Thursday, February 10, 2011

More For the Children

(In which we adult camels approach the eye of the needle)

Back in October, 2009, I posted a piece called Hackberry Tree Parable about today’s Daily Office reading from Mark (Mark 10:17-31), which was the Gospel lesson for the coming Sunday lectionary. This was a story about some sort of big bird of prey crashing down through the branches of our hackberry tree holding onto a struggling squirrel. Finally, by letting go of the squirrel, the bird was able to right itself and soar away. Seeing that little drama while thinking about the rich man who went away grieving when Jesus told him the way to inherit eternal life was for him to sell everything he had, give the money to the poor, and follow Jesus, I wrote this:

Birds of prey most often succeed in hunting the weakest animals, the most vulnerable. The squirrel this one chose wasn’t as weak as it appeared evidently, and gave the bird a great deal of trouble. What’s interesting in light of the Gospel story is that it wasn’t just in letting go of something that the bird was able to fly freely again, but in letting go of the smaller, weaker creature on which it was preying. This little drama as it relates to the Gospel lesson wasn’t only about the raptor and its need to let go of a difficult weight, but about the squirrel and its desire to survive. The Gospel story isn’t only about us and our need to be detached from things that get in the way of discipleship; it’s also about those who have less power, wealth, and strength but about whom Christ cares very much. We aren’t truly free of the things that weigh us down until we join Christ in caring for and about the poor and vulnerable. It isn’t enough to go off and take a vow of poverty and simplify our lives; true discipleship involves noticing and caring for people who have to worry more about not having enough than about having too much.

Yesterday’s Gospel reading, the passage immediately before this in Mark, was about Jesus blessing the children. No matter where they live, young children are among the vulnerable because of their lack of power. Given the facts about global warming and climate change, we know we need to let go of some of our habits and comforts to make any sort of decent life for the children being born today.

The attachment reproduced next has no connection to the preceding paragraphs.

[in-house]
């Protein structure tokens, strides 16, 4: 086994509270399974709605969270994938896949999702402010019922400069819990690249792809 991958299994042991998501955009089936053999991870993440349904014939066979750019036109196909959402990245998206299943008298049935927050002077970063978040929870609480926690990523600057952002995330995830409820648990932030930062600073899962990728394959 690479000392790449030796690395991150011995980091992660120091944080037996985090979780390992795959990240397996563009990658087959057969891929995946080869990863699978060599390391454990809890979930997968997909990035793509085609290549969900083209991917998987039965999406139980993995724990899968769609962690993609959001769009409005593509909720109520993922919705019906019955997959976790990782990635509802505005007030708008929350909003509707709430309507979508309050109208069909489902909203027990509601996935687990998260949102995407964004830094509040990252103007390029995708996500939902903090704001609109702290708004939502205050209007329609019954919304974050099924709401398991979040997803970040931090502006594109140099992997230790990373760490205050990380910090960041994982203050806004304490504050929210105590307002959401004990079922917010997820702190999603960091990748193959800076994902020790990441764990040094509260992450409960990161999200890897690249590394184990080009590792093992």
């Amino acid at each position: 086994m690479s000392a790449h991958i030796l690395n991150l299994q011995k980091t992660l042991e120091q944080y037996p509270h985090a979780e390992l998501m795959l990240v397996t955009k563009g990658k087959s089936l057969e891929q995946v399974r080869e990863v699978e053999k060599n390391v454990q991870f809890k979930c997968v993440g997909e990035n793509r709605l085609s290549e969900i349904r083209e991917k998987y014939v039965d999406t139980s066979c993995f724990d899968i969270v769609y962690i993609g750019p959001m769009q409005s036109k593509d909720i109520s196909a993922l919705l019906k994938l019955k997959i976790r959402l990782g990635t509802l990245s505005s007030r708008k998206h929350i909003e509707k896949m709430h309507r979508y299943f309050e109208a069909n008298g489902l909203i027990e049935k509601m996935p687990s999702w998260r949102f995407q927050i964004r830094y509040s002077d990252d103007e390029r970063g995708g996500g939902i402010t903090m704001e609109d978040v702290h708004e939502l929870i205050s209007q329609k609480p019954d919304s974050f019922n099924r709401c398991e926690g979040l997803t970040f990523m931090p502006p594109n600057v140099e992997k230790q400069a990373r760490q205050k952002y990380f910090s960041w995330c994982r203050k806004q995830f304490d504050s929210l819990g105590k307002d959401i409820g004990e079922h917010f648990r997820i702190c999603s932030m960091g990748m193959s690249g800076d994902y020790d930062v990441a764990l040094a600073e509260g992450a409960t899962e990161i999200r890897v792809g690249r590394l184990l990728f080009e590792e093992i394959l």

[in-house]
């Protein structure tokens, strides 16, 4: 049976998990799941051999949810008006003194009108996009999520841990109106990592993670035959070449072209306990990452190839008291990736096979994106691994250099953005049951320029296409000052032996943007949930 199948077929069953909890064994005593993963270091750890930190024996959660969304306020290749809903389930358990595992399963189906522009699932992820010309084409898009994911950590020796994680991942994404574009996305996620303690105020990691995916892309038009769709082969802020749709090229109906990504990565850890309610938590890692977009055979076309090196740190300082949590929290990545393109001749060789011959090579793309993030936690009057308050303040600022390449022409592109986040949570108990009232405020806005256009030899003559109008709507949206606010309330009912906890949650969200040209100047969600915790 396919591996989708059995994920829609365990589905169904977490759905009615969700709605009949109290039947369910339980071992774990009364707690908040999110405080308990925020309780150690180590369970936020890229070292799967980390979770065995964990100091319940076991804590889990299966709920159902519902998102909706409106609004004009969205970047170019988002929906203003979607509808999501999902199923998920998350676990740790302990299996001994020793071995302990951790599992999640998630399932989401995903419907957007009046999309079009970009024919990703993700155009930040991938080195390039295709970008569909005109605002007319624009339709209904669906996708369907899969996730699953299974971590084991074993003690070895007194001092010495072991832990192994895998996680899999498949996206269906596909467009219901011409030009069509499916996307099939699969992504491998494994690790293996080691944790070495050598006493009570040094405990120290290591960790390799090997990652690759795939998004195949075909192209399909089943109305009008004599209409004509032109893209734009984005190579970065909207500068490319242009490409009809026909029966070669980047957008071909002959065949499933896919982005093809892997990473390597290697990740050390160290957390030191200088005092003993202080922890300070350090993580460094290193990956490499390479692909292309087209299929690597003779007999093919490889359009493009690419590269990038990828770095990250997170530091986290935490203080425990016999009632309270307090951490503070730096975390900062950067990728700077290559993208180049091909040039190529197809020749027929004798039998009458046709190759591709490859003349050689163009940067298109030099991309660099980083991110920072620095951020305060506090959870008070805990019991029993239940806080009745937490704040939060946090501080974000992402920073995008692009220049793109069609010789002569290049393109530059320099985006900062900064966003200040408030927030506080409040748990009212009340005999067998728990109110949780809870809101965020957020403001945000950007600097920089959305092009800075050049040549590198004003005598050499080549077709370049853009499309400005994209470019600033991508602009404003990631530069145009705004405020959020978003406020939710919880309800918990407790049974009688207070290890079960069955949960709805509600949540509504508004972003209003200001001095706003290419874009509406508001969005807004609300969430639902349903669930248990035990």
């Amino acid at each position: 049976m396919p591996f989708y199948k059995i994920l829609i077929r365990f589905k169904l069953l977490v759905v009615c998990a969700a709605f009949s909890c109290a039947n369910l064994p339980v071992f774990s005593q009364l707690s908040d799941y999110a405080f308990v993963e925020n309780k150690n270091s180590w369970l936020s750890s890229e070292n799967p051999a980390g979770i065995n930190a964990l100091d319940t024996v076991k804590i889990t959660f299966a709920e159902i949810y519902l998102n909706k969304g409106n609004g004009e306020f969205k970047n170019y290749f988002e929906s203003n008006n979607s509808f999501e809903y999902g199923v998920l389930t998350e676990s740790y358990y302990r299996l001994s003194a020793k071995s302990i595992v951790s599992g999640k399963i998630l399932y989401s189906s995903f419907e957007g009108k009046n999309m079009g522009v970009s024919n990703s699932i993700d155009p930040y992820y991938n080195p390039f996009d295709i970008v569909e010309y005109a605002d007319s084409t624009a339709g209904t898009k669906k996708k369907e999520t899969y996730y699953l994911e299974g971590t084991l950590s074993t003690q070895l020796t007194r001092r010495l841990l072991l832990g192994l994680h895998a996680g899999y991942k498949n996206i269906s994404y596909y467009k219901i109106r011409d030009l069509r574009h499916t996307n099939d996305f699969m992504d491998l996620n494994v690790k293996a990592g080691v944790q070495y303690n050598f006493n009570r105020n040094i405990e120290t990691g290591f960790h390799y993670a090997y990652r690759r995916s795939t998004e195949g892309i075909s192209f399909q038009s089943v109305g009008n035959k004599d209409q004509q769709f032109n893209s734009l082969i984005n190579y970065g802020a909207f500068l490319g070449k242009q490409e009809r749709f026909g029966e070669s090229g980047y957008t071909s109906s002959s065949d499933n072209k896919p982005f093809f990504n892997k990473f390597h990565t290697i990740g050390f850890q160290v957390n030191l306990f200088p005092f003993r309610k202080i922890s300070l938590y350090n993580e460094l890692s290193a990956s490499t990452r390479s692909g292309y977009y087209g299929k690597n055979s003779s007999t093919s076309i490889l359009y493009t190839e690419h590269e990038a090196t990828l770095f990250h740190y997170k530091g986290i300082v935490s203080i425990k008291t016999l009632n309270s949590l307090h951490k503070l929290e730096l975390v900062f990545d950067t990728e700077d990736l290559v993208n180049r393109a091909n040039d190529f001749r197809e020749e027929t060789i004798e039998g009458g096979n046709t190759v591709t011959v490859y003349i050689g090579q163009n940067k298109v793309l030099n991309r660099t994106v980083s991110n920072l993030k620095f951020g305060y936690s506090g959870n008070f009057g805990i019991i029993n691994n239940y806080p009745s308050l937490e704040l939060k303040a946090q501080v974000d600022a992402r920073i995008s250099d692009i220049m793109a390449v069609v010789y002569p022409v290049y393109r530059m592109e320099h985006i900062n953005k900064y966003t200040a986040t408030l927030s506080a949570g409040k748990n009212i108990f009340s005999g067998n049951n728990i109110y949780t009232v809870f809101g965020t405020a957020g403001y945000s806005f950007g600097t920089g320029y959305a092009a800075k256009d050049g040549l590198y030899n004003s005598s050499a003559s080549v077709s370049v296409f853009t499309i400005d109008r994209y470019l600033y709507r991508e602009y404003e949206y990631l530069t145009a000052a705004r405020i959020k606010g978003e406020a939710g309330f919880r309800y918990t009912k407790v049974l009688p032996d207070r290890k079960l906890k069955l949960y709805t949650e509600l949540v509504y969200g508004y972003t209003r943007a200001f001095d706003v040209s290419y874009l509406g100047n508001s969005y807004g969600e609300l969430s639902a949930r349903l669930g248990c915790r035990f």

I’ve often wondered about the man in today’s Gospel lesson. What happened after he recovered from the shock of what Jesus had said to him; what did he do after he went away grieving? Did he continue to live as he had, knowing at least somewhere in the back of his mind that he wasn’t living the way God called him to live, or did he indeed sell his possessions, give the money to the poor, and go follow Jesus?

And, not so much out of curiosity as out of existential angst, I wonder about us. What do we do after the shock of realizing what science tells us about the future of our planet if we don’t dramatically and immediately cut back on our emissions of greenhouse gases? What do we do after grieving for the world we have known and asking God to forgive us for what we have done to God’s creation? Does our generation continue living as we have, vaguely knowing we aren’t doing what God would have us do, but unwilling or unable to let go of our privilege and comfort so that today’s children and their children might live? Or do we change our habits and public policies, gladly letting go of some of those privileges and comforts so that we can follow the example of Jesus and recognize that the decisions we make now are having an impact on children, those vulnerable ones who don’t get to make the decisions that are determining their future?